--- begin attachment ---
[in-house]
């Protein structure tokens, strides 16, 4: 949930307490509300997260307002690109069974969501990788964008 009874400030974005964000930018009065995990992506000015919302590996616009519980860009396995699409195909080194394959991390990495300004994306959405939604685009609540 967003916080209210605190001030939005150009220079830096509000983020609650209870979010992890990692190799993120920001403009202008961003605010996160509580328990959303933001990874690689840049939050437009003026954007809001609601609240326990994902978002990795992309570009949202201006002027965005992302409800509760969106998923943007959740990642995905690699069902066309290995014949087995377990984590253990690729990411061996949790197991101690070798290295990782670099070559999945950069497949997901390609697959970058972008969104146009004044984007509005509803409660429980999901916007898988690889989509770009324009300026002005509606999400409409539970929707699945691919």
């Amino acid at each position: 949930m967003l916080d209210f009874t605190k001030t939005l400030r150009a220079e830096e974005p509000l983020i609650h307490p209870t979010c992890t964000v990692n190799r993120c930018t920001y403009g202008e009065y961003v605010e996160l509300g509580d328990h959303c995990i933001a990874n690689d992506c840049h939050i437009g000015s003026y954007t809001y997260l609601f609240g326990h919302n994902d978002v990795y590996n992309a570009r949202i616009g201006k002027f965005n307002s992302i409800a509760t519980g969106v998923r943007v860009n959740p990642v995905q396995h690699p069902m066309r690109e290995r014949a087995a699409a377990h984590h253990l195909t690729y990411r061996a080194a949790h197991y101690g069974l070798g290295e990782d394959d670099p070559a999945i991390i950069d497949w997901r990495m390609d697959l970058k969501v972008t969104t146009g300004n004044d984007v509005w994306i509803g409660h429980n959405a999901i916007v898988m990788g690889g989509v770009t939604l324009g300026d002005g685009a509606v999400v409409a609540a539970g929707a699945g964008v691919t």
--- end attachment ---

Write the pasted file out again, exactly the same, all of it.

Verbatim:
[in-house]
């Protein structure tokens, strides 16, 4: 949930307490509300997260307002690109069974969501990788964008 009874400030974005964000930018009065995990992506000015919302590996616009519980860009396995699409195909080194394959991390990495300004994306959405939604685009609540 967003916080209210605190001030939005150009220079830096509000983020609650209870979010992890990692190799993120920001403009202008961003605010996160509580328990959303933001990874690689840049939050437009003026954007809001609601609240326990994902978002990795992309570009949202201006002027965005992302409800509760969106998923943007959740990642995905690699069902066309290995014949087995377990984590253990690729990411061996949790197991101690070798290295990782670099070559999945950069497949997901390609697959970058972008969104146009004044984007509005509803409660429980999901916007898988690889989509770009324009300026002005509606999400409409539970929707699945691919």
């Amino acid at each position: 949930m967003l916080d209210f009874t605190k001030t939005l400030r150009a220079e830096e974005p509000l983020i609650h307490p209870t979010c992890t964000v990692n190799r993120c930018t920001y403009g202008e009065y961003v605010e996160l509300g509580d328990h959303c995990i933001a990874n690689d992506c840049h939050i437009g000015s003026y954007t809001y997260l609601f609240g326990h919302n994902d978002v990795y590996n992309a570009r949202i616009g201006k002027f965005n307002s992302i409800a509760t519980g969106v998923r943007v860009n959740p990642v995905q396995h690699p069902m066309r690109e290995r014949a087995a699409a377990h984590h253990l195909t690729y990411r061996a080194a949790h197991y101690g069974l070798g290295e990782d394959d670099p070559a999945i991390i950069d497949w997901r990495m390609d697959l970058k969501v972008t969104t146009g300004n004044d984007v509005w994306i509803g409660h429980n959405a999901i916007v898988m990788g690889g989509v770009t939604l324009g300026d002005g685009a509606v999400v409409a609540a539970g929707a699945g964008v691919t």